• On June 30, Tōgō told Naotake Satō, Japan’s ambassador in Moscow, to try to establish “firm and lasting relations of friendship.”
  • Satō was to discuss the status of Manchuria and “any matter the Russians would like to bring up.”
  • The Soviets responded with delaying tactics to encourage the Japanese without promising anything.
  • Mostly because the Russians wanted payback for the war of 1905.
  • Satō finally met with Molotov on July 11, but without result.
  • On July 12, four days before the Trinity test, the Japanese Minister of Foreign Affairs Tōgō directed Naotake Satō, Japan’s ambassador in Moscow, to tell the Soviets that:
  • His Majesty the Emperor, mindful of the fact that the present war daily brings greater evil and sacrifice upon the peoples of all the belligerent powers, desires from his heart that it may be quickly terminated. But so long as England and the United States insist upon unconditional surrender, the Japanese Empire has no alternative but to fight on with all its strength for the honor and existence of the Motherland.
  • The Emperor proposed sending Prince Konoe as a special envoy, although he would be unable to reach Moscow before the Potsdam Conference.
  • Satō advised Tōgō that in reality, “unconditional surrender or terms closely equivalent thereto” was all that Japan could expect.
  • Moreover, in response to Molotov’s requests for specific proposals, Satō suggested that Tōgō’s messages were not “clear about the views of the Government and the Military with regard to the termination of the war,” thus questioning whether Tōgō’s initiative was supported by the key elements of Japan’s power structure.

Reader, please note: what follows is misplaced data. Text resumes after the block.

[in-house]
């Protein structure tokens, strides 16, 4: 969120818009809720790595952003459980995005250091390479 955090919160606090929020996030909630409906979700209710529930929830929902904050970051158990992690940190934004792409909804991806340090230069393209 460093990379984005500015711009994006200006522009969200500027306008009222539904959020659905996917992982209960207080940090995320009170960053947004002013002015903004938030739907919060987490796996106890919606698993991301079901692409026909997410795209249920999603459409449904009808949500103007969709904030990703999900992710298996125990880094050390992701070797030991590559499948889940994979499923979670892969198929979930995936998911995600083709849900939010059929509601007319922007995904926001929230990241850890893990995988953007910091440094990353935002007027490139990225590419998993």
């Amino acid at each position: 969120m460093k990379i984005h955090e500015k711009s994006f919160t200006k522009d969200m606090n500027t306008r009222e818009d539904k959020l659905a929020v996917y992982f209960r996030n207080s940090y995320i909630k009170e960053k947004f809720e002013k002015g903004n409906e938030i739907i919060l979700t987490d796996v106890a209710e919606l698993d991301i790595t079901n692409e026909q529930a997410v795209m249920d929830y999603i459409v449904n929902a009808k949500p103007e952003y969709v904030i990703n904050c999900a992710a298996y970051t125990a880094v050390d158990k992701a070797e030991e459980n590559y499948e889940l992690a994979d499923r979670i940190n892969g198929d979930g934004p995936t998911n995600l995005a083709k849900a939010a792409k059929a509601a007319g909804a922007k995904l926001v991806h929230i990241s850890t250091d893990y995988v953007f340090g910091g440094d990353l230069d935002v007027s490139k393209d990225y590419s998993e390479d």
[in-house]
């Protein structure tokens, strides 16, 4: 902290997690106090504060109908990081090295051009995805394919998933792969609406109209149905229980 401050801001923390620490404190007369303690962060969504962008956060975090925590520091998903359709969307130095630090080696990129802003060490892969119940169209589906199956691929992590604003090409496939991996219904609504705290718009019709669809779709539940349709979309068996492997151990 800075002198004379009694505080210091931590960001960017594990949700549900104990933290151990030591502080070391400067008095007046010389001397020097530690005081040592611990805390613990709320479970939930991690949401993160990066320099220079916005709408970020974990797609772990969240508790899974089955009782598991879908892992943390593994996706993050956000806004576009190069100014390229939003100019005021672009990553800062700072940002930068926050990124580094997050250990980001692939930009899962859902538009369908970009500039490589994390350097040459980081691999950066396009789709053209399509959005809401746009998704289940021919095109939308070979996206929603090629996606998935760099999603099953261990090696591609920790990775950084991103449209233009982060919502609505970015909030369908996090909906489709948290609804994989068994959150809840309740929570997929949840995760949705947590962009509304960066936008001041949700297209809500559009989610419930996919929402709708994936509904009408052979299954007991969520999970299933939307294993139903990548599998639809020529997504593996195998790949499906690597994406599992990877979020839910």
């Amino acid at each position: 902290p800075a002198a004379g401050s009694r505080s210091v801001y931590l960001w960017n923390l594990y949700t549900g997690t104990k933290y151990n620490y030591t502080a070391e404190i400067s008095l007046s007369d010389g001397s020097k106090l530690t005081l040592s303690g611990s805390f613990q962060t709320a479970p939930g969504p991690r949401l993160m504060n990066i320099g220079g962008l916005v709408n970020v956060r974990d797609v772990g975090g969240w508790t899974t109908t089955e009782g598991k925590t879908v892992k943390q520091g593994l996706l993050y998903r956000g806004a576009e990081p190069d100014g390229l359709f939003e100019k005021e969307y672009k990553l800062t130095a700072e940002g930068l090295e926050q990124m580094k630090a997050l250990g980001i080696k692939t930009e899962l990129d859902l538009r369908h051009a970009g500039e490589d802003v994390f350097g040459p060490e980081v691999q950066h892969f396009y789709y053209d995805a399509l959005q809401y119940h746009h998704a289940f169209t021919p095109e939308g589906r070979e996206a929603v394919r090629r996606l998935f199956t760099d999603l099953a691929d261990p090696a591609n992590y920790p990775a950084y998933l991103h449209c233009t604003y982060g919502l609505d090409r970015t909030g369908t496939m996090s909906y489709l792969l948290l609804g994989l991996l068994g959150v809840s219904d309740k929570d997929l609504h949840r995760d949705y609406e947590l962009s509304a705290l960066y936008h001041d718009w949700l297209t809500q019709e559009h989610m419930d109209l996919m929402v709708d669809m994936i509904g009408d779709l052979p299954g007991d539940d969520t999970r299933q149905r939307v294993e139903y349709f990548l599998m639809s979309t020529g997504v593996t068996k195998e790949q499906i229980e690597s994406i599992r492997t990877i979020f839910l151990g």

• On July 17, Tōgō responded:
  • Although the directing powers, and the government as well, are convinced that our war strength still can deliver considerable blows to the enemy, we are unable to feel absolutely secure peace of mind …
  • Please bear particularly in mind, however, that we are not seeking the Russians’ mediation for anything like an unconditional surrender.
  • In reply, Satō clarified:
  • It goes without saying that in my earlier message calling for unconditional surrender or closely equivalent terms, I made an exception of the question of preserving [the imperial family].
  • On July 21, speaking in the name of the cabinet, Tōgō repeated:
  • With regard to unconditional surrender we are unable to consent to it under any circumstances whatever. …
  • It is in order to avoid such a state of affairs that we are seeking a peace, …
  • through the good offices of Russia. …
  • it would also be disadvantageous and impossible, from the standpoint of foreign and domestic considerations, to make an immediate declaration of specific terms.
  • American cryptographers had broken most of Japan’s codes, including the Purple code used by the Japanese Foreign Office to encode high-level diplomatic correspondence on their 97-shiki injiki Type B Cipher Machine.
  • As a result, messages between Tokyo and Japan’s embassies were provided to Allied policy-makers nearly as quickly as to the intended recipients.
  • However, the Russians refused to help when the Japanese put out peace feelers.
  • Forty years before, Japan had soundly beaten Russia in the Russo-Japanese War, sinking two Russian fleets and putting an end to Russian expansion in the east.
  • They had clashed again at the Battle of Nomonhan in Mongolia in the summer of 1939, when Japan’s attempt to invade Siberia was thwarted, weeks before Hitler’s invasion of Poland started World War II.
  • Now, with the imminent defeat of the Japanese, Stalin hoped to make territorial gains.